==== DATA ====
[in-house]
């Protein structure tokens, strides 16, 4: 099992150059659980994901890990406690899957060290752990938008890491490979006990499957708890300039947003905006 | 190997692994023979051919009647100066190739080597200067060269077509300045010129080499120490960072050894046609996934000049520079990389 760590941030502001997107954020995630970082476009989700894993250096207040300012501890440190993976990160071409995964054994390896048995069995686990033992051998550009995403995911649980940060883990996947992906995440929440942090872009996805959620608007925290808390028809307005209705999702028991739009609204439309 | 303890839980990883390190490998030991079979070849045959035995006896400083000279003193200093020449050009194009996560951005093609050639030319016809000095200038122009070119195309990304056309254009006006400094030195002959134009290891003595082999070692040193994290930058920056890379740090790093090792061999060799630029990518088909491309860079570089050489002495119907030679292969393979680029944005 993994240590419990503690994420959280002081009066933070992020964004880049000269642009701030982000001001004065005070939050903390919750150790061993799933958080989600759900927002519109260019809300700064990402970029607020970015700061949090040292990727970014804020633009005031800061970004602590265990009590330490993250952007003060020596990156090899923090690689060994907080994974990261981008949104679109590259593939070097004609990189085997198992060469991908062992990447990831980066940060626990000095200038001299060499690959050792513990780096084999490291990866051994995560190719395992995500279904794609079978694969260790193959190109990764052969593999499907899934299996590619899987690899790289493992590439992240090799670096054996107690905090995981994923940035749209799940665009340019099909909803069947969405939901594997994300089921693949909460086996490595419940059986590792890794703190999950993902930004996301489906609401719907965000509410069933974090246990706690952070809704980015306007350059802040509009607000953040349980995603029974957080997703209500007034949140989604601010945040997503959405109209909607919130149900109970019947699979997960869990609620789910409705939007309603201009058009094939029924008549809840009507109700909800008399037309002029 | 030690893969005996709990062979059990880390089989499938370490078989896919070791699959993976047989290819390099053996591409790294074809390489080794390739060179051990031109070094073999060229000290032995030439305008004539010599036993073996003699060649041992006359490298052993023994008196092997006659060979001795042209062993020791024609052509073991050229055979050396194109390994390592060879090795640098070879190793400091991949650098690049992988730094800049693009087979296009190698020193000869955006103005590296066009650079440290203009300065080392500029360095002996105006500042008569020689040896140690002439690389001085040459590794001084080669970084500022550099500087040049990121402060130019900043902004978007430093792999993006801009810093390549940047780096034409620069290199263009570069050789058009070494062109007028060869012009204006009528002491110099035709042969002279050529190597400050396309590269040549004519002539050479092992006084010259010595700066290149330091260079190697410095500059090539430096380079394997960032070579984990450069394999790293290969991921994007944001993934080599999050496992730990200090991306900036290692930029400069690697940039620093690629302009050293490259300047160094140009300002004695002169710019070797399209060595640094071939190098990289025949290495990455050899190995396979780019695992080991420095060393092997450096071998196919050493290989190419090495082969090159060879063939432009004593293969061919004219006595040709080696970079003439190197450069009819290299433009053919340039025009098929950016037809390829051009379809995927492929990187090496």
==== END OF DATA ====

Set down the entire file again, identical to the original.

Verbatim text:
[in-house]
């Protein structure tokens, strides 16, 4: 099992150059659980994901890990406690899957060290752990938008890491490979006990499957708890300039947003905006 | 190997692994023979051919009647100066190739080597200067060269077509300045010129080499120490960072050894046609996934000049520079990389 760590941030502001997107954020995630970082476009989700894993250096207040300012501890440190993976990160071409995964054994390896048995069995686990033992051998550009995403995911649980940060883990996947992906995440929440942090872009996805959620608007925290808390028809307005209705999702028991739009609204439309 | 303890839980990883390190490998030991079979070849045959035995006896400083000279003193200093020449050009194009996560951005093609050639030319016809000095200038122009070119195309990304056309254009006006400094030195002959134009290891003595082999070692040193994290930058920056890379740090790093090792061999060799630029990518088909491309860079570089050489002495119907030679292969393979680029944005 993994240590419990503690994420959280002081009066933070992020964004880049000269642009701030982000001001004065005070939050903390919750150790061993799933958080989600759900927002519109260019809300700064990402970029607020970015700061949090040292990727970014804020633009005031800061970004602590265990009590330490993250952007003060020596990156090899923090690689060994907080994974990261981008949104679109590259593939070097004609990189085997198992060469991908062992990447990831980066940060626990000095200038001299060499690959050792513990780096084999490291990866051994995560190719395992995500279904794609079978694969260790193959190109990764052969593999499907899934299996590619899987690899790289493992590439992240090799670096054996107690905090995981994923940035749209799940665009340019099909909803069947969405939901594997994300089921693949909460086996490595419940059986590792890794703190999950993902930004996301489906609401719907965000509410069933974090246990706690952070809704980015306007350059802040509009607000953040349980995603029974957080997703209500007034949140989604601010945040997503959405109209909607919130149900109970019947699979997960869990609620789910409705939007309603201009058009094939029924008549809840009507109700909800008399037309002029 | 030690893969005996709990062979059990880390089989499938370490078989896919070791699959993976047989290819390099053996591409790294074809390489080794390739060179051990031109070094073999060229000290032995030439305008004539010599036993073996003699060649041992006359490298052993023994008196092997006659060979001795042209062993020791024609052509073991050229055979050396194109390994390592060879090795640098070879190793400091991949650098690049992988730094800049693009087979296009190698020193000869955006103005590296066009650079440290203009300065080392500029360095002996105006500042008569020689040896140690002439690389001085040459590794001084080669970084500022550099500087040049990121402060130019900043902004978007430093792999993006801009810093390549940047780096034409620069290199263009570069050789058009070494062109007028060869012009204006009528002491110099035709042969002279050529190597400050396309590269040549004519002539050479092992006084010259010595700066290149330091260079190697410095500059090539430096380079394997960032070579984990450069394999790293290969991921994007944001993934080599999050496992730990200090991306900036290692930029400069690697940039620093690629302009050293490259300047160094140009300002004695002169710019070797399209060595640094071939190098990289025949290495990455050899190995396979780019695992080991420095060393092997450096071998196919050493290989190419090495082969090159060879063939432009004593293969061919004219006595040709080696970079003439190197450069009819290299433009053919340039025009098929950016037809390829051009379809995927492929990187090496």